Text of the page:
Thanks to leadership from Salt Lake City and the Salt Lake City Council (with help from your friends at Utah Clean Energy), we just achieved a major win for air quality and climate! On August 29th the Salt Lake City Council adopted a new energy efficiency policy that will help large municipal and private buildings save energy and money while cutting pollution.
The team at Utah Clean Energy have been working alongside Salt Lake City for months to get this ordinance passed. In fact, Salt Lake City is the 25th American city to enact this type of policy. It is a big win and vital step forward for Salt Lake City’s air quality and economy.
“Non-residential buildings represent 51% of Salt Lake City’s community-wide carbon footprint,” states Kevin Emerson, Director of Energy Efficiency Programs for Utah Clean Energy. “By adopting this this innovative policy, Utah’s capital city is leading the way to help improve air quality and lower climate emissions by using market forces to encourage greater levels of energy savings in large buildings. Utah Clean Energy has long worked to reduce energy waste from our homes and buildings and this ordinance is a giant leap forward in reducing unnecessary pollution from buildings in a way that also benefits businesses’ bottom line.”
Through the year-long stakeholder process the Salt Lake City Sustainability Department listened to advocates, energy efficiency experts, and the business community, continually incorporating their feedback to improve and tailor the policy for the local market.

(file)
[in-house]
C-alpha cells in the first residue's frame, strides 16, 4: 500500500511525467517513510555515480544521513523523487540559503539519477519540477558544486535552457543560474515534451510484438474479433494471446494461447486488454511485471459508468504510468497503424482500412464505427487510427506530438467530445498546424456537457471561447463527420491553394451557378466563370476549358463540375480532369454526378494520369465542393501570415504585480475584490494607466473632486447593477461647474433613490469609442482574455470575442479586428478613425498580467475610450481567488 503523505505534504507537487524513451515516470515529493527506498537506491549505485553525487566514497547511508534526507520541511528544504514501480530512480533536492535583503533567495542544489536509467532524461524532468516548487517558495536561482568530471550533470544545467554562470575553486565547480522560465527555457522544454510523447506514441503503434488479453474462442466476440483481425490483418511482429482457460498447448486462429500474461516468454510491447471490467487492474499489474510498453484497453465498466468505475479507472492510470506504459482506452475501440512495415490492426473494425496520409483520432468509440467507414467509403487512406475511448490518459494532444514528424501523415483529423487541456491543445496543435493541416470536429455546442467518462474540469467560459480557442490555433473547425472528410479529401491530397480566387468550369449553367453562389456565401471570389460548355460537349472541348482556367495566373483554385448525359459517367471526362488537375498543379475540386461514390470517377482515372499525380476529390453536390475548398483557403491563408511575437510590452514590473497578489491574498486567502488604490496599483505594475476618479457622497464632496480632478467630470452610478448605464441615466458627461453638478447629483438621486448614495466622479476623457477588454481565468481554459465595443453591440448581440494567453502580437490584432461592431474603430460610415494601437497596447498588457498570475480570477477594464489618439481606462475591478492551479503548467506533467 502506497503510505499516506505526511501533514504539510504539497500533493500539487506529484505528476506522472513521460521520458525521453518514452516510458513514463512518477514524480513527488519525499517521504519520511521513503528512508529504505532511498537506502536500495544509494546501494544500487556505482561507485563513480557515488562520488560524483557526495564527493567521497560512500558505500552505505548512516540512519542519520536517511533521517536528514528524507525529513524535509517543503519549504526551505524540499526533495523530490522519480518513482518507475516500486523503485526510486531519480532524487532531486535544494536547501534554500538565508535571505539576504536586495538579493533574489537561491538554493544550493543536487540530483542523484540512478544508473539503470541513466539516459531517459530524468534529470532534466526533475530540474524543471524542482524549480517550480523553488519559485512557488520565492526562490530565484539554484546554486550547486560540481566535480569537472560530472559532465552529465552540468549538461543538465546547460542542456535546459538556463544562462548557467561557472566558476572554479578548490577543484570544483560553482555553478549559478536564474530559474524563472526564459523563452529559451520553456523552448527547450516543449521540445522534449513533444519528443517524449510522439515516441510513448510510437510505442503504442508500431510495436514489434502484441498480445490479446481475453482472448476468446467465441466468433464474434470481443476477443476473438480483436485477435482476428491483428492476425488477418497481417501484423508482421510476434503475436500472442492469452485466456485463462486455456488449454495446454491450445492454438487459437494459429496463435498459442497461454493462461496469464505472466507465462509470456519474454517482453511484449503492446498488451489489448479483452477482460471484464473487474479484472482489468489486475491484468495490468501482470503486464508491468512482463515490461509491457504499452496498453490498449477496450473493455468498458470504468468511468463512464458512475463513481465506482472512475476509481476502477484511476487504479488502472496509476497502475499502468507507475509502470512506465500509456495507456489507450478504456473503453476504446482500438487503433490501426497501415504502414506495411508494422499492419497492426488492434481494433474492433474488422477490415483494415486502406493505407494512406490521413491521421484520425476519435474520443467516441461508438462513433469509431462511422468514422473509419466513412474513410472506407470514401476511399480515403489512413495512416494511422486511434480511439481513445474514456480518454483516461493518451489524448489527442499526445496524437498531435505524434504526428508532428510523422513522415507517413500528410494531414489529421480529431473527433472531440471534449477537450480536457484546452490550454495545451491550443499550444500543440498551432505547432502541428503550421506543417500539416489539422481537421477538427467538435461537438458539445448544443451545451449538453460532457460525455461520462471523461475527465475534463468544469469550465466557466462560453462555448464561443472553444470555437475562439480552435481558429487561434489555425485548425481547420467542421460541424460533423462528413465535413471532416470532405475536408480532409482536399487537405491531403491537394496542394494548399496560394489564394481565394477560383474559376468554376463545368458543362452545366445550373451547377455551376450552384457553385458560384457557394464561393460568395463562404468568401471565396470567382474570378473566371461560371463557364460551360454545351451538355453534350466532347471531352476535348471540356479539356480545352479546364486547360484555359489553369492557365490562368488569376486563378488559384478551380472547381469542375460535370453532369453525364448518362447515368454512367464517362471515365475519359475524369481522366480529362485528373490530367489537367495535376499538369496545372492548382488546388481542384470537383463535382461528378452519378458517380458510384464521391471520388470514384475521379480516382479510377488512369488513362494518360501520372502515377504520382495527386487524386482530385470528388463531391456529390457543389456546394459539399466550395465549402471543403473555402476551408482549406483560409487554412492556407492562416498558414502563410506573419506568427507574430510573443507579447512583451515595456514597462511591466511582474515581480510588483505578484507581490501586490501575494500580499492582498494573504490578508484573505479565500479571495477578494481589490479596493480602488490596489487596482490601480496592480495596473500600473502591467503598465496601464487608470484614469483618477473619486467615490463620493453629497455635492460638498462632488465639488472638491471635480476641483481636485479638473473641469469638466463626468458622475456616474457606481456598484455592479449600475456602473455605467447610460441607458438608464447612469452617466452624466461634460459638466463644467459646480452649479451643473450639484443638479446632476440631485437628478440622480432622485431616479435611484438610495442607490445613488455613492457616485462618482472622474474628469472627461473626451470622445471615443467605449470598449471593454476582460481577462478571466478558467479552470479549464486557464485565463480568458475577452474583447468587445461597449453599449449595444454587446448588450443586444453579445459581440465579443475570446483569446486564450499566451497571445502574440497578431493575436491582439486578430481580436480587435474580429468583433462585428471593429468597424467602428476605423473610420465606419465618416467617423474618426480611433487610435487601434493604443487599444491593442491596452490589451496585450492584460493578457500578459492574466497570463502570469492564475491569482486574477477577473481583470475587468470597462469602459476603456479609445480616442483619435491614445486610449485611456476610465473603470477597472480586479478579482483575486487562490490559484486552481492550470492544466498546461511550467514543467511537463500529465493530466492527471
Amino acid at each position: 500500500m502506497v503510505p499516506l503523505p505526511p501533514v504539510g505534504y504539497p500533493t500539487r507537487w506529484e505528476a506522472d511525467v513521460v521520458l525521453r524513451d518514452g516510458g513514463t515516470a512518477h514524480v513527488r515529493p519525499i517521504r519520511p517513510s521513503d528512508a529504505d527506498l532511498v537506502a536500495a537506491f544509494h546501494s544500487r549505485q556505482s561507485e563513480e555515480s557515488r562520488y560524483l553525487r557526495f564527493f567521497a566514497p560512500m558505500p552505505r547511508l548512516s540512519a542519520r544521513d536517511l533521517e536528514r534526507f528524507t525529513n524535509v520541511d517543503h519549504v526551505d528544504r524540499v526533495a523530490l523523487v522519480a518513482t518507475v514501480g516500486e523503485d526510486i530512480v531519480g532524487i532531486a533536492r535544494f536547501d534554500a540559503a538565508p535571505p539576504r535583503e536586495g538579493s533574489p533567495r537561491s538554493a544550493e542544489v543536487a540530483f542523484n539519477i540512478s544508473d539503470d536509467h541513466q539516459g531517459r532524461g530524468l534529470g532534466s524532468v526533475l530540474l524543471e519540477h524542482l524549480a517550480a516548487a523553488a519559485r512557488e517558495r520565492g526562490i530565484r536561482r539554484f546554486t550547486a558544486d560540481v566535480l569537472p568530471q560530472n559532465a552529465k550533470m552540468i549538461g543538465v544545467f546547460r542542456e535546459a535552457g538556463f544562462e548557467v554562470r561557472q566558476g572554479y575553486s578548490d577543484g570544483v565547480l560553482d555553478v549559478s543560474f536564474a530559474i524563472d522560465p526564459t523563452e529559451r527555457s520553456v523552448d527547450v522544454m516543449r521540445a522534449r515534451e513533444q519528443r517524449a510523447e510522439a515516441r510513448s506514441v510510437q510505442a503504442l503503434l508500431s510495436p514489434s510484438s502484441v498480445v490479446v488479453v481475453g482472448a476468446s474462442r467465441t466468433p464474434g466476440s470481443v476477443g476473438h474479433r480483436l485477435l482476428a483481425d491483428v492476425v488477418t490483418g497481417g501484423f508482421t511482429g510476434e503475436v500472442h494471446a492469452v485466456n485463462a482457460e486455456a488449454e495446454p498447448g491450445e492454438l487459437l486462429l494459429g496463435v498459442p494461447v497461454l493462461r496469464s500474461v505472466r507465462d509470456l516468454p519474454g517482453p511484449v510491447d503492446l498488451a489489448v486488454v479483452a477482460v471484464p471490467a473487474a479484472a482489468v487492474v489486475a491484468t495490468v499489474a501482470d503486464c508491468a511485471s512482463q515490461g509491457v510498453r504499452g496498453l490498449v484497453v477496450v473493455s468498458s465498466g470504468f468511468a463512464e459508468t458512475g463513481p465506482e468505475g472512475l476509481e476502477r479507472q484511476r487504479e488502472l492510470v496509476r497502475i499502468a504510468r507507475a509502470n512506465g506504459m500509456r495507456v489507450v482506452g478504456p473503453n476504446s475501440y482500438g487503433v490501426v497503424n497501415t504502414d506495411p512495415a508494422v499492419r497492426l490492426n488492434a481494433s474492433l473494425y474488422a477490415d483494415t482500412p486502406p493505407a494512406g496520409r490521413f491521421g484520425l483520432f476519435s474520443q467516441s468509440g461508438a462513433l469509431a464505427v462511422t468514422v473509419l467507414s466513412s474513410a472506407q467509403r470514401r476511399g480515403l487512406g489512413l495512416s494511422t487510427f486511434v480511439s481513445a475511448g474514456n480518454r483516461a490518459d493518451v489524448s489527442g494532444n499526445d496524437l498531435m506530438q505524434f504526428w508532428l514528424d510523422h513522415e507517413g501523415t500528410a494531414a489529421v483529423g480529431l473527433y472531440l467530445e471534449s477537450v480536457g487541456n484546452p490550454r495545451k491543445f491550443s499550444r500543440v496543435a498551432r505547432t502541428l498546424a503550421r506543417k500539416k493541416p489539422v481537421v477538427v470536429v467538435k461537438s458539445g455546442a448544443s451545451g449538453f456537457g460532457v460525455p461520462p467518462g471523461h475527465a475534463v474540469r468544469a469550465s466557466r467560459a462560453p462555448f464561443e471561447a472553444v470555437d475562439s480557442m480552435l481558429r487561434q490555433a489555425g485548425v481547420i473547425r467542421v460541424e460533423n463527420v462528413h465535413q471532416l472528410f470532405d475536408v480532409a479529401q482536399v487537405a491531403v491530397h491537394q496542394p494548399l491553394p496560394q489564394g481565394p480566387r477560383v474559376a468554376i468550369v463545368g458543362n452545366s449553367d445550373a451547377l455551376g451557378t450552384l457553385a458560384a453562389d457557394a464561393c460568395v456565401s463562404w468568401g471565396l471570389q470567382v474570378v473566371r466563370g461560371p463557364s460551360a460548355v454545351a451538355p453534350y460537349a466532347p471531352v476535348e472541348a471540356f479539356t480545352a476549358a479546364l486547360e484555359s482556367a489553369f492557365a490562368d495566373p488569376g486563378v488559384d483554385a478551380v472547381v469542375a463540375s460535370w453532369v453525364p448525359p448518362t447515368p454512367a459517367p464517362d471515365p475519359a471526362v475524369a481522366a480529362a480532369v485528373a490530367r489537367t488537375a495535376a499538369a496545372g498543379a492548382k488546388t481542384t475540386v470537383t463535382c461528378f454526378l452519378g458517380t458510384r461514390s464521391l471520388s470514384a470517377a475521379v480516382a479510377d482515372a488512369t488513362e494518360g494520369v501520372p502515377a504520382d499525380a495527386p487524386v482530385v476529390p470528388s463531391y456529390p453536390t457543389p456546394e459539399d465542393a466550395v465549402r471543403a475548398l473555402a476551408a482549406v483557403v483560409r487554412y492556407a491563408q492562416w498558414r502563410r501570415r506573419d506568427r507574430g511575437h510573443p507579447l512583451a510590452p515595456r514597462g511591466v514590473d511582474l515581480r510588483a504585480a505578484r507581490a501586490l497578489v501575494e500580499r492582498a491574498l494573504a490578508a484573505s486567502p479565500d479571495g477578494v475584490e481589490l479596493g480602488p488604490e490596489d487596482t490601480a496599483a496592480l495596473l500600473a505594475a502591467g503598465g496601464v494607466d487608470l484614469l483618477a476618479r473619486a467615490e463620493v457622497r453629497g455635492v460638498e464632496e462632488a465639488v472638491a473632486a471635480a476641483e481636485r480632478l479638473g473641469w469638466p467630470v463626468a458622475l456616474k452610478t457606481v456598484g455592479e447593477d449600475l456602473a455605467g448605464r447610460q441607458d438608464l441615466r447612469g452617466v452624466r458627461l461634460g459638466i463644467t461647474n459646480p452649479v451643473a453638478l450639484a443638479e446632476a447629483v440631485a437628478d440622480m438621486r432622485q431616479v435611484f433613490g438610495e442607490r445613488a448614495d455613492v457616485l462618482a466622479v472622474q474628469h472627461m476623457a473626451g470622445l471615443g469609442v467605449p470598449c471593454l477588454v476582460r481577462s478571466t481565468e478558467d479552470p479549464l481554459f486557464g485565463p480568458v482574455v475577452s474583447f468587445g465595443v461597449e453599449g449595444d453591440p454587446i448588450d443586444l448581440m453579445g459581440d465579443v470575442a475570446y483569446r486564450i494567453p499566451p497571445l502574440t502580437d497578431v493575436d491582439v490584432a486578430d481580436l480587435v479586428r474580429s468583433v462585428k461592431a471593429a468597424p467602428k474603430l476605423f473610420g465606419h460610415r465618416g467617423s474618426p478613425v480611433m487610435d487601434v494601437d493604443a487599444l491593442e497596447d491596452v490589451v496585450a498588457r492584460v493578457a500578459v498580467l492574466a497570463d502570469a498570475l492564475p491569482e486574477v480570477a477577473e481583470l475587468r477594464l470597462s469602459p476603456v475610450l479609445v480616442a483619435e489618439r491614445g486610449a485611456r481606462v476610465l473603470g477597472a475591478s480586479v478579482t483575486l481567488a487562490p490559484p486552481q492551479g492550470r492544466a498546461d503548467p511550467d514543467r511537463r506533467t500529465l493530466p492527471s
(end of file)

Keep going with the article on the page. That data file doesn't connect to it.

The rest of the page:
About The Benchmarking and Transparency Ordinance
This market-based measure works by increasing awareness of a building’s energy performance among building owners, facility managers, and prospective business tenant and investors. By tracking energy performance (“benchmarking”), this improved awareness will encourage voluntary energy improvements for businesses that show opportunities to reduce energy waste. Increasing the energy efficiency of our buildings helps improve air quality and aids the City in achieving its bold community-wide greenhouse gas emission reduction goal, while simultaneously helping businesses manage utility costs.
The second half of the ordinance is phased-in over several years starting with municipal facilities in 2018 and large private buildings in 2019 or 2020, depending on the size. Beginning in 2020 buildings that are less efficient than the national average will be required to investigate energy “tune-ups” every 5 years, though implementation of the tune-ups remains voluntary.
Utah Clean Energy applauds Mayor Biskupski and the City Council for their leadership on this issue.
For more information contact Kevin Emerson at (801) 608-0850.
Read more about the support of the City’s energy benchmarking proposal
Salt Lake Tribune Guest Editorials
Commentary: Energy transparency ordinance will benefit our economy and health (August 26, 2017)
Salt Lake City will require commercial building owners to report energy scores (August 30, 2017)
Building energy efficiency to improve air quality, By Elizabeth Joy & Steve Bergstrom, Intermountain Health Care (May 20, 2017):
Deseret News Guest Editorials
Investing in Salt Lake City's future, By Cliff Majersik, Institute for Market Transformation (Jan. 28, 2017)
A. Scott Anderson: Is your building part of the pollution problem? Time to find out (January 12, 2017)
Utah lawmakers consider clean air proposals as inversion settles in Wasatch Front (January 17, 2017)
Biskupski Pitches Ordinance Tracking Energy Use In Large Buildings (January 17, 2017)
Biskupski proposes new energy efficiency and air quality ordinance (January 18, 2017)